The last time I ordered a chai latte it came out all wrong. I asked for almond milk instead of regular (I'm lactose intolerant), and I requested the barista use just a touch of honey rather than the normal amount of sugar (processed sweets spike my anxiety). When they called my name at the counter, I grabbed my drink, said a quick thank you, and took a sip as I was walking out the door. As soon as I tasted it, I could tell it had been butchered — accidentally, I'm sure — but butchered all the same. I had just coughed up the last of my cash for this beverage, so there was no way I was about to toss it out. I turned on my heels and walked back to the two guys behind the counter.
"Sorry, but..." I started off. They raised their eyebrows at me and smiled.
"Hey, sorry," I said, again. "It's just that I asked for almond milk and honey in this, and I think there's been a mistake."
The line was starting to back up behind me, making me feel slightly guilty, but they kindly took my drink anyway and started all over again. I suddenly felt sheepish about my double feature of apologies; I had done nothing wrong (except agree to pay five whole dollars for a tea). When they handed me my revised chai, I thanked them once again and went on my way.
This is a common occurrence for me. I apologize on the regular for an assortment of minute things: ordering a dish without meat, requesting paperwork from a coworker, asking my partner to pick up something for me on the way home. It seems silly to make these apologies, since I don't "feel regret or penitence," which is a definition of "sorry." I don't even know why I keep expressing regret. It's just become a habit.
So I decided to enter 2017 a little differently: I made it one of my New Year's resolutions to stop saying sorry (unless, of course, I did something heinous), in an attempt to be more confident in my words and actions.
This seemed like an especially relevant resolution, considering the fact that women apologize more often than men, according to a study published in the journal Psychological Science in 2010. The study required 33 individuals between the ages 18 and 44 to keep a diary for 12 days. They documented when they said sorry, why they did, and how often they felt like someone had been offended by their actions. Both men and women equally apologized about 81 percent of the time they felt like they wronged someone.
The difference, however, lied in how often men and women felt like there was actually something to take offense to. Women apparently have a lower threshold for what they think requires reparation, while men are more likely to let a lot of things slide. Karina Schumann, one of the study's researchers and a doctoral student in social psychology at the University of Waterloo, explains to Live Science, "Women might have a lower threshold for what requires an apology because they are more concerned with the emotional experiences of others and in promoting harmony in their relationships."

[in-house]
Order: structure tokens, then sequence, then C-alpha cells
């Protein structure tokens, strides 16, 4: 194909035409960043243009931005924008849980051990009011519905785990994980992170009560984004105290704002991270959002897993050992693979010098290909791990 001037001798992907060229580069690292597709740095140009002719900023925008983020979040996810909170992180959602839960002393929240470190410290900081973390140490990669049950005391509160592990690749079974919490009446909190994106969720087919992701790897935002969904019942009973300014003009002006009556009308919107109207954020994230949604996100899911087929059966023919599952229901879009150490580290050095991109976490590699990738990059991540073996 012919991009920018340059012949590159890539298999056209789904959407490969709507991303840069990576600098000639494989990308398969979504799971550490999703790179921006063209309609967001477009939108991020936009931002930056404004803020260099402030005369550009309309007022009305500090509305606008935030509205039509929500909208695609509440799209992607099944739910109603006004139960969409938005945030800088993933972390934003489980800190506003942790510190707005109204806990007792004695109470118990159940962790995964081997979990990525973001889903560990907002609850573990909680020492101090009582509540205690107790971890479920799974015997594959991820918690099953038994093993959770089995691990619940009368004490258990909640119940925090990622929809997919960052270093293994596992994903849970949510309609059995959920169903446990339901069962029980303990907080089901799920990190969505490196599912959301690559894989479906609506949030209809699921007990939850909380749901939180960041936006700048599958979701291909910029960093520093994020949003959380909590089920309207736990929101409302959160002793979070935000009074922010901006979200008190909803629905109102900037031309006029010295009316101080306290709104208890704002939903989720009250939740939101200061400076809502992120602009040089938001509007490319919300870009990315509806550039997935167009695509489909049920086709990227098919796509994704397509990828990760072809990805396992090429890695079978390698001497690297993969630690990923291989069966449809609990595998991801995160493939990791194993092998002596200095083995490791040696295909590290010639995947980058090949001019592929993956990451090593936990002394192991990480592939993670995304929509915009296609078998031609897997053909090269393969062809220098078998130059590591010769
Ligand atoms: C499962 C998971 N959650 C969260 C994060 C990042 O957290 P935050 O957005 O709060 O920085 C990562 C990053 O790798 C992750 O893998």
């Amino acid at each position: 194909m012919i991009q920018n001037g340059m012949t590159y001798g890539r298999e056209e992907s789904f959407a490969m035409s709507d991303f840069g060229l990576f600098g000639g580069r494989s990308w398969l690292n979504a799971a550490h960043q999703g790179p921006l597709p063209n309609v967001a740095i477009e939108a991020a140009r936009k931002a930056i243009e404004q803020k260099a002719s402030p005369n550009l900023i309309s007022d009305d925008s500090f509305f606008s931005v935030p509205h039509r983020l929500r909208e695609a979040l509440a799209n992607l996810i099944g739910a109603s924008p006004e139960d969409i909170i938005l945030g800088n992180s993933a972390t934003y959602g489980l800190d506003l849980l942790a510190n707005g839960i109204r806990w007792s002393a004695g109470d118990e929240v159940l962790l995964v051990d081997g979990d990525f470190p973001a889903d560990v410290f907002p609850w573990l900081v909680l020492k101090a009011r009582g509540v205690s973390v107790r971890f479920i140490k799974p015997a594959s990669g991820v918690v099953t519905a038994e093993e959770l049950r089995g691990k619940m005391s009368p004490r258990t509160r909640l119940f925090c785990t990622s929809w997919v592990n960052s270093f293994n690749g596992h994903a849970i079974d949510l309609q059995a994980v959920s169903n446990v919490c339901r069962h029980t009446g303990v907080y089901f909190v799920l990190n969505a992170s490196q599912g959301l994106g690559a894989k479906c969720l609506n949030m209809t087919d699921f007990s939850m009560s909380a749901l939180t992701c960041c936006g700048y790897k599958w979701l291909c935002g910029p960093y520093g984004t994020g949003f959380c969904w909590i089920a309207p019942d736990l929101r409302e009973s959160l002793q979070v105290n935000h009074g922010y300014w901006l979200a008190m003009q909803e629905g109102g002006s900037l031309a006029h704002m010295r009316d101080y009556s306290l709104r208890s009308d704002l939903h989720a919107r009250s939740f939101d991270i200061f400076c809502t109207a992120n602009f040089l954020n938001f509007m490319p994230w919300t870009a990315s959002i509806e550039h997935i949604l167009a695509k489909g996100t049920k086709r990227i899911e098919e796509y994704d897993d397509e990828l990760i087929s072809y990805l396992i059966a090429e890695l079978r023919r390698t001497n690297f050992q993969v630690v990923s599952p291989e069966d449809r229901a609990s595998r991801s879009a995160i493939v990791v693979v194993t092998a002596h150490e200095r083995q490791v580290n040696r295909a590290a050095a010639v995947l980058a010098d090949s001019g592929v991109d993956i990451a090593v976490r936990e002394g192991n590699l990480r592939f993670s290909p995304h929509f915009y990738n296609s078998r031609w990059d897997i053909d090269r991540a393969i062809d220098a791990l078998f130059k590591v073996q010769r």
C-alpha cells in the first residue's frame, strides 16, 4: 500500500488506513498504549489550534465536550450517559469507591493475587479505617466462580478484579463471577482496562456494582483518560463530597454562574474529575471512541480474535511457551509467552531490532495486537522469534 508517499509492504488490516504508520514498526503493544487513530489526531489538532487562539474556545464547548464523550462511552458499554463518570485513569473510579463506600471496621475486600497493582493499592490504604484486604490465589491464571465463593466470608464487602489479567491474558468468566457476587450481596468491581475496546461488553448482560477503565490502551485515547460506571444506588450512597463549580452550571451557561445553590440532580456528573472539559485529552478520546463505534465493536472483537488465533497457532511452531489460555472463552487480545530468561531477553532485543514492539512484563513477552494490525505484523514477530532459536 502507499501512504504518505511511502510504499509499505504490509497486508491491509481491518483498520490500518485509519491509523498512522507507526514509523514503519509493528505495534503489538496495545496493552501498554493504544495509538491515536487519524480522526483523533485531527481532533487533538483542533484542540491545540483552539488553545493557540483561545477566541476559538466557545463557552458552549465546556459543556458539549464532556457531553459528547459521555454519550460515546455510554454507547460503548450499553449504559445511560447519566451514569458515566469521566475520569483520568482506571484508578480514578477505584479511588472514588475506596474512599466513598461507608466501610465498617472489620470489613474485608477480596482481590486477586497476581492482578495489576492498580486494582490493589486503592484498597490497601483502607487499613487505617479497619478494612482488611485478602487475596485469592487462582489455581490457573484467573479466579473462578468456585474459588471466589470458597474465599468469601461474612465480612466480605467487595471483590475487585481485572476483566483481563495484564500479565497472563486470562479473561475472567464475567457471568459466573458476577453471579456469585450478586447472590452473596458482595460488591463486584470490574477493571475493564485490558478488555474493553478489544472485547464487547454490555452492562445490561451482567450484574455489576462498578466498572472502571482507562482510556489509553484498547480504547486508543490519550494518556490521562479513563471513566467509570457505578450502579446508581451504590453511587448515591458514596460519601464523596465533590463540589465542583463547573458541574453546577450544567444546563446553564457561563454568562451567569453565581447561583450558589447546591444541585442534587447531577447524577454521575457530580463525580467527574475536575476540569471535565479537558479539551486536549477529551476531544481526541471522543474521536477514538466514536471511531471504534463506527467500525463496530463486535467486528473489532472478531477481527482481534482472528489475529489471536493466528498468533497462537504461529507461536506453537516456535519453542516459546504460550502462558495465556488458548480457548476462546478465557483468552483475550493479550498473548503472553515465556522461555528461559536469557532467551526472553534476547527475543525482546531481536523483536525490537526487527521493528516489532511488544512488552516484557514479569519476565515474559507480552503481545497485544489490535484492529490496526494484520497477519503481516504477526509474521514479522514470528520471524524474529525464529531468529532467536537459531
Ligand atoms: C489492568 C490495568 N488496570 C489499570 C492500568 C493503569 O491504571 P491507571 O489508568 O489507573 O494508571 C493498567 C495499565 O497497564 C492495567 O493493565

In other words, when it comes to apologizing when they're sorry for something, women and men apologize at the same rate. It's just that women feel like they have a lot more things to be sorry for, so they say sorry far more often.
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It got me thinking about how my partner approaches a barista or a server when his order isn't right. "Excuse me, mate," he always starts off (he's Australian). He never leads with a "sorry." I also couldn't remember a single time he apologized for correcting someone when they misspelled his name, for instance. I, on the other hand, tossed out unwarranted apologies left and right, like candy corn on Halloween night.
Most of the time, my sorry was nothing more than a filler word, like "so" or "um." But I couldn't deny the fact that there were plenty of times in everyday life, especially in work-related situations, when I said "sorry" simply because I didn't want to come off as demanding.
I recalled the last time I was stuck on the couch feeling sick, and my friend kindly offered to bring me a few things from the grocery store. When I called to request that she also pick up a bottle of vitamin C, I predictably kicked off the question with, "Hey, so sorry, but could you also..." I was grateful that she was doing me this tremendous favor, but I didn't want to push the limit and ask too much of her.
Similarly, anytime I have to remind someone at work to complete a task they promised to do, it's always prefaced with a soft apology. The last thing I want is for someone to take me the wrong way or, quite frankly, think of me as a nag.